Here’s What You Need to Know About Automotive and Shop Lubricants
Oil, grease, penetrating oil, dry lubricants – there are so many different types and brands of automotive and shop lubricants that it can be hard to know which one to use in a specific situation. Often, shop and automotive lubricants are suited to very specific purposes. For example, the penetrating oil WD-40 is not, contrary to popular belief, meant to be sprayed on everything.
And it’s important that you use the right lubricant when you’re greasing (or oiling) something up. Speciality lubricants formulated for specific uses last longer and work better than lubricants designed for general purposes or for another kind of job. Here are the different kinds of shop and automotive lubricants, what they’re used for, and how to use them.
Oils are fluid lubricants made up of polymer chains that are hard to break – this chemical structure allows oils to create slip between two surfaces. When shopping for oil lubricants, make sure you get the right weight. Weight indicates viscosity, with lower numbers corresponding to thinner oils.
Lubricating oils include things like sewing machine oil, motor oil, bar and chain oil, and 3-in-1 oil. It’s used to oil bearings and hinges, lubricate tools, and sharpen blades. Unlike greases, oils don’t provide any resistance to cushion parts, but they are good for getting lubrication into cracks, crevices, and crannies without the hassle of taking something apart. Don’t use oils in situations where dirt, dust, and grime are likely to get onto or into the thing being lubricated. Grime will stick to the oil and could gum things up. Oils are not a good choice to lubricate surfaces that are exposed to moisture and humidity, as they can’t lock moisture out effectively. Because they’re so thin, oils can also drip and run, so there is a staining risk when you use them.
Greases come in a range of viscosities, starting at about the thickness of ketchup and ending up as thick as cheese. Greases offer some cushioning for parts, so they’re best used in situations where the components being lubed are under a lot of pressure or see high use. Grease stays where it’s put, instead of dripping away like oil, so it’s great for lubricating bearings, axles, and other parts that need some cushioning. One of the most useful properties of grease is a quality known as shear thinning, which means that the more pressure is placed on the grease, the less viscose it becomes. That means it’s thick and sticky and stays in one place, but can also create plenty of slip between two surfaces.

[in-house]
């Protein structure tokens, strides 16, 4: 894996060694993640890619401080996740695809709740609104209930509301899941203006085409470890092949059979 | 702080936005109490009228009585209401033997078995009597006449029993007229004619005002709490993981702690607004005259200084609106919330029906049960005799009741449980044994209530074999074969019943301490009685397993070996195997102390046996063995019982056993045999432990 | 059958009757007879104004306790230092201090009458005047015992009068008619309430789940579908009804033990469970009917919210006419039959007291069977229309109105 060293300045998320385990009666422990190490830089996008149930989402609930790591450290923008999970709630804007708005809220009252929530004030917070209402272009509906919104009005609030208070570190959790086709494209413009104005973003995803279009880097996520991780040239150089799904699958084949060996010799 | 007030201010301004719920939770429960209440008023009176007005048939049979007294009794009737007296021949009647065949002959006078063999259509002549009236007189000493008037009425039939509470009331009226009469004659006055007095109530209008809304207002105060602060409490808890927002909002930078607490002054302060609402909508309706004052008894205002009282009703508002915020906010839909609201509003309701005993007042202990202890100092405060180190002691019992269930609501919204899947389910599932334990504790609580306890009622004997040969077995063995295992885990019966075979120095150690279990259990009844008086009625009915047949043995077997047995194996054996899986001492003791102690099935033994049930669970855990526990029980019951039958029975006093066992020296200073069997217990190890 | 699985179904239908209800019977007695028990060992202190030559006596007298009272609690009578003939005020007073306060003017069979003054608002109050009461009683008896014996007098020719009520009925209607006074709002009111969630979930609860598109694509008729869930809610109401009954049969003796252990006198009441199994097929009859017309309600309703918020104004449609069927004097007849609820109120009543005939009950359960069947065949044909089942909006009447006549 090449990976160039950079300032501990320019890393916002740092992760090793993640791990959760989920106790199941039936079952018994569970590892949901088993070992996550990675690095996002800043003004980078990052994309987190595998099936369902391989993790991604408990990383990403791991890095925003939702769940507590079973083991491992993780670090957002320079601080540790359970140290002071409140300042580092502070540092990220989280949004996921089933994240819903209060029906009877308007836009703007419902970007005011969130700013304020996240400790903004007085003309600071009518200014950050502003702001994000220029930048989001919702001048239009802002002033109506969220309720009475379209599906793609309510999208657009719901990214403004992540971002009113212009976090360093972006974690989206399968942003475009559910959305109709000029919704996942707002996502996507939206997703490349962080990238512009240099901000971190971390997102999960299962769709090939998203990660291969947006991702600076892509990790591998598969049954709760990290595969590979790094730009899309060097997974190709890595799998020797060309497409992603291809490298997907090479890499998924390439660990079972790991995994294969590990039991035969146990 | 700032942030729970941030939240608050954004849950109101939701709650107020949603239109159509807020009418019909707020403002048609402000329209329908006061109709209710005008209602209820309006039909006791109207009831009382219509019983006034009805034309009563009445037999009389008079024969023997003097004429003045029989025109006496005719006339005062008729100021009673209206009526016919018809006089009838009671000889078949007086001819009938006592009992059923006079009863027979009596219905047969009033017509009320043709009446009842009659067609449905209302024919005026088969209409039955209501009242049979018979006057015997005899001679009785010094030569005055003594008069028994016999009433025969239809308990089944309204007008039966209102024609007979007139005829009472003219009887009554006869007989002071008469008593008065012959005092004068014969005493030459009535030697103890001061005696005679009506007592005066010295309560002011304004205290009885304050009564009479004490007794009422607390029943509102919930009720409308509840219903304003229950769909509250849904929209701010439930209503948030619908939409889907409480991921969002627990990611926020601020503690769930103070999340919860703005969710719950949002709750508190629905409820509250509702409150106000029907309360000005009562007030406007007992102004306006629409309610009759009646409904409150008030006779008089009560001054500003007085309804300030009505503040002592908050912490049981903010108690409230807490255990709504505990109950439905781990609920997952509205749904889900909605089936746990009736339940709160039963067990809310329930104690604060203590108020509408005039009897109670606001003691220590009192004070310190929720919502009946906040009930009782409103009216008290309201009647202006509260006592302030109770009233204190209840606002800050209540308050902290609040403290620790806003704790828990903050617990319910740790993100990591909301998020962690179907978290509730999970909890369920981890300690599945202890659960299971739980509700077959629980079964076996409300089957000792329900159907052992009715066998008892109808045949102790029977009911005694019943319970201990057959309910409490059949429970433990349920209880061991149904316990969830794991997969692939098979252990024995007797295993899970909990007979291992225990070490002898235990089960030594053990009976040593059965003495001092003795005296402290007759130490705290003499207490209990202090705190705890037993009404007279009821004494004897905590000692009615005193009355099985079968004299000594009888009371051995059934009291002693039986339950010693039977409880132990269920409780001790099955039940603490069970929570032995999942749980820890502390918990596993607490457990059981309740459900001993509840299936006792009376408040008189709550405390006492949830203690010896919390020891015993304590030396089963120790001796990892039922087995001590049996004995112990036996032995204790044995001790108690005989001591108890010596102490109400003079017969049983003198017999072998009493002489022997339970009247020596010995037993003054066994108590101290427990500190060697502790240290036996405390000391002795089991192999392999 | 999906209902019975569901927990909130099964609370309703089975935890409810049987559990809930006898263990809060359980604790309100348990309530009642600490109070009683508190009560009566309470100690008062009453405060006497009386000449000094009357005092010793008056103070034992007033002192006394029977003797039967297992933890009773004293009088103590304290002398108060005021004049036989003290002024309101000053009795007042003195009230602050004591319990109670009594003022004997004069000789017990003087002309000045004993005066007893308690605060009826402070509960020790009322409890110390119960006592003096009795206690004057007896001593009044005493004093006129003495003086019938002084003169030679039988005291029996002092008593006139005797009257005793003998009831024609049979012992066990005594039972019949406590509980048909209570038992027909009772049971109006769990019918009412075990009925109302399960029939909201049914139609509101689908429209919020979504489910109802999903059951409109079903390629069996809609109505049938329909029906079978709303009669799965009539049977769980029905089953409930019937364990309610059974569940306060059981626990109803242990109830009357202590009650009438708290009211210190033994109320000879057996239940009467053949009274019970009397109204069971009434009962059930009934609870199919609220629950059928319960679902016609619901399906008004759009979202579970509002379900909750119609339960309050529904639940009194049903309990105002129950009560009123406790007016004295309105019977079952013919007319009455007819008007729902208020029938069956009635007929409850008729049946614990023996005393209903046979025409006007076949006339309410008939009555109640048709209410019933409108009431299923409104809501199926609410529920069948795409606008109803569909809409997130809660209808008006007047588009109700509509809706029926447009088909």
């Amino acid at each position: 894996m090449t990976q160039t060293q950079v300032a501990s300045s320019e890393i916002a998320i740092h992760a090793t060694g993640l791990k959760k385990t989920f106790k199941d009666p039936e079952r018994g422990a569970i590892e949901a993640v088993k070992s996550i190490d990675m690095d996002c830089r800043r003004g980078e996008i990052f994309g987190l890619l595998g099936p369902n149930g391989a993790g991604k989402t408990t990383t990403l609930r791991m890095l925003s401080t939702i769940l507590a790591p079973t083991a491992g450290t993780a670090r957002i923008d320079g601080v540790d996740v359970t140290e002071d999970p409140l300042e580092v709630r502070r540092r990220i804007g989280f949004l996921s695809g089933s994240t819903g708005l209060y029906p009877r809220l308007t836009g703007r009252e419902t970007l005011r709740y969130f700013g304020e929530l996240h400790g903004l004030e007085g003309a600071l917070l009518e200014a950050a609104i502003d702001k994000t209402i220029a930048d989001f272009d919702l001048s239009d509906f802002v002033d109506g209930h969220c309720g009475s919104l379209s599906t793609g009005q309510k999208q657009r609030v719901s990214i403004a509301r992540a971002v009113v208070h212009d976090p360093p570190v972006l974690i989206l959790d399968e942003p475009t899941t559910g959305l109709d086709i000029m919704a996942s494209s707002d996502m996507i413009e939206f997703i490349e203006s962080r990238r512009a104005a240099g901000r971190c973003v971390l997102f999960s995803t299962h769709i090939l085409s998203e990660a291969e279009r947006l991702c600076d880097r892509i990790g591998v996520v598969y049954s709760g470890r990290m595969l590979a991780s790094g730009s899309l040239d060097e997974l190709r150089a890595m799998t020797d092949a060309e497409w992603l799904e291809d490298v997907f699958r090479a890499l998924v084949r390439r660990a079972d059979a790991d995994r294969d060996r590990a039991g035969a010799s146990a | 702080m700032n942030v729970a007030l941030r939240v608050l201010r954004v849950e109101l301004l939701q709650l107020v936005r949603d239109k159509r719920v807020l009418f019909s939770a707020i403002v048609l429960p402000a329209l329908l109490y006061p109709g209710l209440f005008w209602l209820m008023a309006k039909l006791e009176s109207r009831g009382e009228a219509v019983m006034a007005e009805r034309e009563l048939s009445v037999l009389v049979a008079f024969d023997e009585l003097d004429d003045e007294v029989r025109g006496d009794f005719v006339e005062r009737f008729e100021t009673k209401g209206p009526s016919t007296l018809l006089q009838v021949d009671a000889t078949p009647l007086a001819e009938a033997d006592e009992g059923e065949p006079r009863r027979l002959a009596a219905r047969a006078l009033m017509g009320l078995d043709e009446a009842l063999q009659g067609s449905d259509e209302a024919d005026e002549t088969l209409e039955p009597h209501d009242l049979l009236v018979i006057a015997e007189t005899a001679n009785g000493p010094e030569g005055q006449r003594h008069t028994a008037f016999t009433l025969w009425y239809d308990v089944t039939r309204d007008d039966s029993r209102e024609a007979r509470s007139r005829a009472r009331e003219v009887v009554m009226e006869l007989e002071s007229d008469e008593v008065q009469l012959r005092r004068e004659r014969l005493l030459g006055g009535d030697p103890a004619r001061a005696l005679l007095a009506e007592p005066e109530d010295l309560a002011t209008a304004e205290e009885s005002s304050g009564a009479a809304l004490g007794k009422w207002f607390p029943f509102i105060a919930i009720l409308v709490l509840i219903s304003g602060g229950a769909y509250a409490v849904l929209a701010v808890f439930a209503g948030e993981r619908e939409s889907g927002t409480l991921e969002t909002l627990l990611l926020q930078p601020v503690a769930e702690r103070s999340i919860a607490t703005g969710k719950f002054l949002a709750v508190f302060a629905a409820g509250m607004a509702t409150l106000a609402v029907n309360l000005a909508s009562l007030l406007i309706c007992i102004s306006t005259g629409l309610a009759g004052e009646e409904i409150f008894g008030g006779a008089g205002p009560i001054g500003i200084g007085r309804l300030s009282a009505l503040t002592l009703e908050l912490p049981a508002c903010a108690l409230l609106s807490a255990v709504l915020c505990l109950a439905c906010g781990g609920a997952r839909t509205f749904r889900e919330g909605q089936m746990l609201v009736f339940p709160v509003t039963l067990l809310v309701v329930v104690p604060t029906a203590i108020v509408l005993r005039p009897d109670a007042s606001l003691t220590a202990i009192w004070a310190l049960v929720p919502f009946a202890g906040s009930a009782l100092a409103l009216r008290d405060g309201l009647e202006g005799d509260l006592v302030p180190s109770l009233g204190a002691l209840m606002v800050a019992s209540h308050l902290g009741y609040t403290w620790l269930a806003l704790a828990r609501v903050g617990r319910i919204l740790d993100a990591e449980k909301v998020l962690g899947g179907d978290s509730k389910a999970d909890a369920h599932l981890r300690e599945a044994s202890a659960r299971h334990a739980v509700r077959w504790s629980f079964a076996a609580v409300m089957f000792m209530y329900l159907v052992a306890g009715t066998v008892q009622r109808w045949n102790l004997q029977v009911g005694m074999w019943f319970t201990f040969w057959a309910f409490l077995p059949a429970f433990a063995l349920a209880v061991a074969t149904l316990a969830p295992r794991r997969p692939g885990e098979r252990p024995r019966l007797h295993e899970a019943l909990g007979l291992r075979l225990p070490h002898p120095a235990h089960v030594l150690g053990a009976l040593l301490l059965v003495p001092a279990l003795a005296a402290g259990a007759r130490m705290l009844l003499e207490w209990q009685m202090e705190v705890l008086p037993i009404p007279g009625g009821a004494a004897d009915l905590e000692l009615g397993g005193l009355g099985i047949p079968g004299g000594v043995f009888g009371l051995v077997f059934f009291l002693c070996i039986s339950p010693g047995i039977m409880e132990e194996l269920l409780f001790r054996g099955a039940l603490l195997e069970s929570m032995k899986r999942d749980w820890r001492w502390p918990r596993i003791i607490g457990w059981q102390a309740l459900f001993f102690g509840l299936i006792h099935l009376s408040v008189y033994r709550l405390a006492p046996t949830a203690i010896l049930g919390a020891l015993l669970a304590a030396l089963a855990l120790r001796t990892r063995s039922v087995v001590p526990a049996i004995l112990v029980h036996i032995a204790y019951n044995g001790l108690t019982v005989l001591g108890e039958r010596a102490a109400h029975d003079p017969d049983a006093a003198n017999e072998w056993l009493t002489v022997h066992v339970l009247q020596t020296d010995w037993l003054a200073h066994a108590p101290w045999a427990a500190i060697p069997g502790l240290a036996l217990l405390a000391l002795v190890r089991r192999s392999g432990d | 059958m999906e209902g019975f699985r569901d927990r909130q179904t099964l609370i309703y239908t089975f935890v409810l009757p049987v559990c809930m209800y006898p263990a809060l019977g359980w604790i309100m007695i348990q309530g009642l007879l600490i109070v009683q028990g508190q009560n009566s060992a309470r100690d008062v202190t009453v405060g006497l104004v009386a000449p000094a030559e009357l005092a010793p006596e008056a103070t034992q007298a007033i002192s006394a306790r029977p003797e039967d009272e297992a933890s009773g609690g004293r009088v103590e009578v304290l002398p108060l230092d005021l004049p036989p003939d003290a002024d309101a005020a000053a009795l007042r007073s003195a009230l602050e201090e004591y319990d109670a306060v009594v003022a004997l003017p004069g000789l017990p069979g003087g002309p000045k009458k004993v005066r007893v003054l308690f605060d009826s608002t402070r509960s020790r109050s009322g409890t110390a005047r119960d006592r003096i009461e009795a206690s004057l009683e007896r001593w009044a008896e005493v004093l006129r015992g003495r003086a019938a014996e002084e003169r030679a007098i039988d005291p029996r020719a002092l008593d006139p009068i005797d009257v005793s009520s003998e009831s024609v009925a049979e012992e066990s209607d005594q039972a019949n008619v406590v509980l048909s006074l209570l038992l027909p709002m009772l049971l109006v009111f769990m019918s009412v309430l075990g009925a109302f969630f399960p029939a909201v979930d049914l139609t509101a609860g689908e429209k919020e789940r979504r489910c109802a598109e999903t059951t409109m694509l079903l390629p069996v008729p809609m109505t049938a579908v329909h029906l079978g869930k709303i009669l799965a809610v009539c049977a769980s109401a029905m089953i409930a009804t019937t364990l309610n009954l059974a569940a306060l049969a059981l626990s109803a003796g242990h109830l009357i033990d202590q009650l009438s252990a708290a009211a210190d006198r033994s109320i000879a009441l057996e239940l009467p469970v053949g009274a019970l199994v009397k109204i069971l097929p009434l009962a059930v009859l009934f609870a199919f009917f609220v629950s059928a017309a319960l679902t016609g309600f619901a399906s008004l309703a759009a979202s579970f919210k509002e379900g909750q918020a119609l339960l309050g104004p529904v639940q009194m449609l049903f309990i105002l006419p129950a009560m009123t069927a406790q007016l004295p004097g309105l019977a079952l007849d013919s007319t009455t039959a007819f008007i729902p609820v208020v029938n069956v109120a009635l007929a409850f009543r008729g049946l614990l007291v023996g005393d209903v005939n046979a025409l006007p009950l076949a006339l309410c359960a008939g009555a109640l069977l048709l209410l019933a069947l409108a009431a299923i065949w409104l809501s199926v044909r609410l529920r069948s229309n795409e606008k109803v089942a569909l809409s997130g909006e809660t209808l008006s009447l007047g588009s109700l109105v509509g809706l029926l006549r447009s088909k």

However, not all greases are suitable for all jobs. White lithium grease is appropriate for general purpose, light- to medium-load jobs – think lubricating tools or garden equipment. Marine grease is appropriate for heavy-duty moisture protection in environments where components are exposed to water and humidity constantly – it will lock out moisture and prevent seizing. Synthetic grease is intended to stand up to high use and lots of pressure – it’s perfect for axles, gears, and bearings.
Dry lubricants are appropriate for situations in which you need to lubricate tiny components in mechanisms that can’t get gunked up by grease or oils. Think locks, hinges, and 3D printer rails. Dry lubricants are made out of silicone, graphite powder, molybdenum disulfide, or polytetrafluoroethylene (PTFE). These lubricants are typically mixed in an aerosol can with a solvent. Once you spray these lubes, the solvent evaporates, leaving behind a dry chemical film that creates slip between the surfaces without attracting dust and grime. PTFE lubricants work by bonding with the surface, be it wood, metal, plastic, or rubber. Silicone and graphite lubricants leave behind a film that lets surfaces slide smoothly against one another, but silicone can attract dust and dirt. Use a dry silicone lubricant if dust is a concern, or go with a graphite powder lubricant.
Penetrating lubricants, like WD-40, are meant for getting into the cracks and crevices between surfaces and breaking up rust to loosen seized connections. You can use penetrating oil to free rusted bolts, corroded bushings, and other things that are stuck and seized up with rust. However, these thin oils aren’t appropriate for most general lubrication tasks. Choose something else if you want to keep something slippery long-term, as opposed to just adding some slip in the moment.
There are so many shop and automotive lubricants out there, it can be easy to get confused. Be careful about using the right lubricant for the right job, so you can keep your hinges, bearings, and axles in good working order for years to come.
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